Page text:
Assigning a value to a TensorFlow variable in Python
Quick Introduction to Variables in TensorFlow
Before we go forward, let’s have a quick introduction on TensorFlow variables:
- When you want to train a model, you have to use variables to hold and update parameters.
- A variable in TensorFlow is the recommended way to represent a shared, persistent state, that your program manipulates.
- These variables are created and tracked via the
- Specific operations allow you to read and modify the values of tensor using this variable.
Before Starting, Let’s See What We Need For This Module…
- Conda : We’ll be needing it to create a TensorFlow environment and to install Jupyter.
- Python : Our main coding language for Machine Learning
- TensorFlow : We’ll be installing TensorFlow 2.0 which is the latest version.
- Jupyter Notebook : To code efficiently.
Let’s Assign Value to Our TensorFlow Variable
This variable functions similar to a Python variable, where you can assign or change the value of the variable.
Let’s start by importing TensorFlow in Python.
import tensorflow as tf
- Now we’ll define the
tf.Variableclass and assign the variable an initial value, and, we will also give it a name.
- Let’s name it as ‘number’.
state = tf.Variable(0,name='number') print(state.name)
Your Output will be: number=0
Now, the version 2.0 of TensorFlow does not support some attributes of version 1.0.
Let’s check if it’s true.
import tensorflow as tf state = tf.Variable(0,name='number') ##print(state.name) one = tf.constant(1) new_value= tf.add(state,one) update=tf.assign(state,new_value)
Let’s run this code and see the output:
AttributeError Traceback (most recent call last) <ipython-input-2-2c272fa2e037> in <module> 4 one = tf.constant(1) 5 new_value= tf.add(state,one) ----> 6 update=tf.assign(state,new_value) AttributeError: module 'tensorflow' has no attribute 'assign'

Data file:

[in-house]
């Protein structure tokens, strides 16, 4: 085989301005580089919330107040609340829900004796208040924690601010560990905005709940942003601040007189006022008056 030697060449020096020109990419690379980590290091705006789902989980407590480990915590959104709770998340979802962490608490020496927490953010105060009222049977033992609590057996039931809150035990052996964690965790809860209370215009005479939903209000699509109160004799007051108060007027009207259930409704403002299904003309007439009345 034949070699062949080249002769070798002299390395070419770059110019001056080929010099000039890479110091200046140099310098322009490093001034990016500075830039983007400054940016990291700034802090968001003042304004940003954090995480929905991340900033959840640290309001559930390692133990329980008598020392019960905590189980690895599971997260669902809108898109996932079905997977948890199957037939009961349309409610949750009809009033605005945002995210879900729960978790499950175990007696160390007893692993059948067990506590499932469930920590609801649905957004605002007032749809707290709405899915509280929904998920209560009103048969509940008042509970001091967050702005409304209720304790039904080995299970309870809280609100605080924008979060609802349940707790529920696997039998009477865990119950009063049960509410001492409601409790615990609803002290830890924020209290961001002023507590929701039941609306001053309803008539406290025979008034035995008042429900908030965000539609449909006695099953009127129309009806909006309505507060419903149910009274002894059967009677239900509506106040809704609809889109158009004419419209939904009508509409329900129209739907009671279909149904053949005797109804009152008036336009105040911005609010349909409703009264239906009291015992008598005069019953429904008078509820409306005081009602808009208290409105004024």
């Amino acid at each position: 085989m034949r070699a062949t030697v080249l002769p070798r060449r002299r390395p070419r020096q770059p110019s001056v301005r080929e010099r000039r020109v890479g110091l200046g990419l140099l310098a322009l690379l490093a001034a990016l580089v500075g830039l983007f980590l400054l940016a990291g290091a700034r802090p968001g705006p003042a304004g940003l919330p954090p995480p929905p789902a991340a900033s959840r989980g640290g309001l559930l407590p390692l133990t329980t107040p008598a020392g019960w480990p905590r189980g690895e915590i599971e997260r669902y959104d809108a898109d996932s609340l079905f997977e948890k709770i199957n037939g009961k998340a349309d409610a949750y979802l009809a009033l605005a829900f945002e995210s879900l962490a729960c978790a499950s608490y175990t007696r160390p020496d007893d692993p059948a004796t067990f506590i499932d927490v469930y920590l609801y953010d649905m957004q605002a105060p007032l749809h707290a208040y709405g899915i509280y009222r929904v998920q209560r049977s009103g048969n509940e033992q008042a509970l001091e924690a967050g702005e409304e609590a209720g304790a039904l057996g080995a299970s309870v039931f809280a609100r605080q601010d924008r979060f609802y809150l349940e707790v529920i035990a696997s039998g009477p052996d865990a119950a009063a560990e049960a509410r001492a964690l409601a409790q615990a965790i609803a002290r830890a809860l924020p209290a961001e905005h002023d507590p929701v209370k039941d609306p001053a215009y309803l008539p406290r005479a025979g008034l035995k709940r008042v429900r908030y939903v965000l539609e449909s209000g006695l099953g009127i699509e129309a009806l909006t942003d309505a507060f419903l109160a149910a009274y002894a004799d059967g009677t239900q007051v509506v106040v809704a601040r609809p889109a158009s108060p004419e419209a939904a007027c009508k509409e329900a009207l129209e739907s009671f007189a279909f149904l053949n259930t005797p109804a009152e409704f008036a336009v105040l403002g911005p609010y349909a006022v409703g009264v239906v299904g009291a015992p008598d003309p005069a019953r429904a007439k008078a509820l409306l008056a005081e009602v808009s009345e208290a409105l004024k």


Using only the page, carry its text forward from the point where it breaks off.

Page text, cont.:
As you can see, it say’s ‘tensorflow’ has no attribute called ‘assign’. While, ‘assign’ is an attribute of tensorflow 1.0, which is used to assign a new value to the variable.
How to solve this problem?
How about we tell TensorFlow 2.0 to act like TensorFlow 1.0?
Let’s Try it.
import tensorflow.compat.v1 as tf tf.disable_v2_behavior()
Here by using ‘tensorflow.compat.v1’ we are importing compatibility of version 1.o of our TensorFlow. Similarly, ‘tf.disable_v2_behavior()’ disable’s the working of TensorFlow 2.0.
That’s Machine Learning for you!
Now that we can use all the attributes, lets start assigning the value.
import tensorflow.compat.v1 as tf tf.disable_v2_behavior() state = tf.Variable(0,name='number') print(state.name)
If you’re getting output same as this:
Then we are on the right track!
- Now, let’s create a new value, where we will add a constant to our state, and then, we’ll be updating our value using tf.assign.
new_value= tf.add(state,1) update=tf.assign(state,new_value)
After assigning a new value to state, and storing it in a new variable named ‘update’. We’ll be now getting our tf.Variable into action.
When you are defining a variable into your code, it’s mandatory to initialize it.
init = tf.global_variables_initializer()
‘tf.global_variables_initializer’ initializes our variable.
with tf.Session() as sess: sess.run(init) for _ in range(3): sess.run(update) print(sess.run(state))
Here, ‘with’ keyword is opening tf.Session as ‘sess’. Now, our session is ready to run and give the output.
1 2 3
The whole code is as follow:
import tensorflow.compat.v1 as tf tf.disable_v2_behavior() state = tf.Variable(0,name='counter') ##print(state.name) one = tf.constant(1) new_value= tf.add(state,one) update=tf.assign(state,new_value) init = tf.global_variables_initializer() with tf.Session() as sess: sess.run(init) for _ in range(3): sess.run(update) print(sess.run(state))
I hope, you have understood the procedure of Assigning a value to a TensorFlow variable.